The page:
Whichever way we turned we were met with a colourful energy, and a seemingly endless sea of families and friends heading to the nearest temple to offer candles (light signifies purity, goodness, good luck and power in the Hindu religion), and recite prayers.
With so many people out and about on the streets, I can only imagine Diwali is a bumper sales time for the hardworking street vendors in the area.
…and lets not forget the good old helium balloon.
We knew before we arrived that cows are sacred in the Hindu religion, and the more time we spent in India, the more this became apparent, they were EVERYWHERE! I could have done a blog post specifically on cows…..
I particularly like this party cow!
Interestingly enough, I posted the shot above on Instagram while we were still travelling, and a friend questioned the swastika. So for those of you who don’t (I didn’t either) have an appreciation of its origin – here’s a little Wiki blurb:
The swastika (as a character 卐 or 卍) is an ancient religious icon used in the Indian subcontinent, East Asia and Southeast Asia, where it has been and remains a sacred symbol of spiritual principles in Hinduism, Buddhism and Jainism. In the Western world, it was historically a symbol of auspiciousness and good luck, but in the 1930s, it became the main feature of Nazi symbolism as an emblem of Aryan race identity, and as a result, it has become stigmatized in the West by association with ideas of racism, hatred, and mass murder.
So as you see, had it not been turned on its side by a particular German who shall not be named, we would view it very differently in the West, just saying!
Everyone is in on the Diwali candle action, and I suspect the little guys above are making a nice little profit!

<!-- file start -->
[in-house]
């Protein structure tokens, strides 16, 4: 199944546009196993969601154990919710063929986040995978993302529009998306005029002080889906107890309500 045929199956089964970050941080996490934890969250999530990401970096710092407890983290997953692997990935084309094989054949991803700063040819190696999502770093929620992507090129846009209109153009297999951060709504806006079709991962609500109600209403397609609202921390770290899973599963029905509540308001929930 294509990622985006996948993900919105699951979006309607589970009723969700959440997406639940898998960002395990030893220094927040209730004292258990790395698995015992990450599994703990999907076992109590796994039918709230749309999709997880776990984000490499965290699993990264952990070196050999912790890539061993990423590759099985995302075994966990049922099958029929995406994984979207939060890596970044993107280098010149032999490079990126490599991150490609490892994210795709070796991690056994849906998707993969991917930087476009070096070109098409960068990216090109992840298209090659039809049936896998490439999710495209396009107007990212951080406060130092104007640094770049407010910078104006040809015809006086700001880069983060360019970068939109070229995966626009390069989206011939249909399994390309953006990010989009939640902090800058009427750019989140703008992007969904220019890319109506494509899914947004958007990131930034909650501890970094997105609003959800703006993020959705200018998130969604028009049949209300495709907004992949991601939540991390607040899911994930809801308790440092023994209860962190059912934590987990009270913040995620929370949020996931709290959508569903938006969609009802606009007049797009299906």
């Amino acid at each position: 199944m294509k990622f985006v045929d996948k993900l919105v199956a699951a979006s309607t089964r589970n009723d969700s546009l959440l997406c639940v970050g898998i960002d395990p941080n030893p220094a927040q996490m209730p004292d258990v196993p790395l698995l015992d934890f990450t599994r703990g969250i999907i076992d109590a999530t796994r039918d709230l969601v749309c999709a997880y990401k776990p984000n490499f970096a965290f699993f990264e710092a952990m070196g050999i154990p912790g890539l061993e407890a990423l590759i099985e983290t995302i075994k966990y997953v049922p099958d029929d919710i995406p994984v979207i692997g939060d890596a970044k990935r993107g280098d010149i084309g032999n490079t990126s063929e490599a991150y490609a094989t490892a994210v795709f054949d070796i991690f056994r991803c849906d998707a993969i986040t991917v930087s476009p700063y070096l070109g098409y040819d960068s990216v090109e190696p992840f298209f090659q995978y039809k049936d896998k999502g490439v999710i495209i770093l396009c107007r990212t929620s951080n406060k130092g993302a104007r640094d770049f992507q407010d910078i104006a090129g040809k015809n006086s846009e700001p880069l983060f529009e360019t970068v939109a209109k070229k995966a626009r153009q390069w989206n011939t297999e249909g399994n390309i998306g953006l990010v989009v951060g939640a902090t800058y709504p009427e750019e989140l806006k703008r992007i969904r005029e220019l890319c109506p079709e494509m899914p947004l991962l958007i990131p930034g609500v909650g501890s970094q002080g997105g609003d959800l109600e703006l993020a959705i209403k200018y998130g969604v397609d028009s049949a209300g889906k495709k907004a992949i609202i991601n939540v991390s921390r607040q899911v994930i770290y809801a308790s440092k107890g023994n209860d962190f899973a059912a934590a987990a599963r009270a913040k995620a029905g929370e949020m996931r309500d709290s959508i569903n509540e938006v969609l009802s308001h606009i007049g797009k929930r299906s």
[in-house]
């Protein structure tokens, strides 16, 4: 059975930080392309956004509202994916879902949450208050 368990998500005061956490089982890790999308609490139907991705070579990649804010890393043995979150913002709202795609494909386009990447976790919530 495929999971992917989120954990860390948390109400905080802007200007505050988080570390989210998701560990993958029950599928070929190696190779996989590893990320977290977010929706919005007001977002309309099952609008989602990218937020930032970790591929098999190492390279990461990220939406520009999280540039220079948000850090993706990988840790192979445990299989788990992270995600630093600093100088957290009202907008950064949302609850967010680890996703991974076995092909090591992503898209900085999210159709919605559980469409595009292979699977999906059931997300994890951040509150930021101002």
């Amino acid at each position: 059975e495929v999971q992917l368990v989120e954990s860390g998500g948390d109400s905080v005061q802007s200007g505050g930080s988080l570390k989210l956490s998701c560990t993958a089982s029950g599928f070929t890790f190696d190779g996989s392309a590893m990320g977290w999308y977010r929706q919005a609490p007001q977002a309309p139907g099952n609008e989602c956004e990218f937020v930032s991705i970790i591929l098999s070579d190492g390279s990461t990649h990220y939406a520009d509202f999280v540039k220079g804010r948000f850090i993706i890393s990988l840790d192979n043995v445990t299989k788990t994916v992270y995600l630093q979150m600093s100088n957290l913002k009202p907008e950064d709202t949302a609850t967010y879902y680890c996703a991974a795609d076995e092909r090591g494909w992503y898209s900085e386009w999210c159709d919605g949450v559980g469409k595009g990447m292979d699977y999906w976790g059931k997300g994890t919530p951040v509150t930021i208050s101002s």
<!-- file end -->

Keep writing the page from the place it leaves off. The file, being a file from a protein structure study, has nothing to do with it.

Pete’s pretty impressed with “…shirting at its best”
If we had kids…they would totally be outfitted like this 🙂
This was taken when we were still unused to random strangers approaching us asking for their picture to be taken. I love taking pics of people, so no hassle on my part, however – other than a quick glance at the back of my camera, I’m not really sure what was in it for them.
Back to the hotel and this flower elephant had lovingly been created in the lobby while we were out.
Our driver also turned out to be a good fixer for anything we needed, and it seemed Pete desperately needed some fireworks, seriously he would not stop talking about it for 2 days straight, and so when the goods (a small sample of which are above), arrived – he was beside himself. Firecrackers were going off constantly while we were in Jaipur (Delhi had banned them as they were adding to the already horrendous air pollution in that city)….so Pete made hay.
It was a reasonable request of me to stand by and take a video clip/photo of the firework fun, however, nobody had pre-warned us about the magnitude of the ‘pataka bomb’ and my ears were ringing with a piercing pain for 2 days afterwards – I was actually quite ticked off by the whole episode at the time, so glad this is picture has no sound!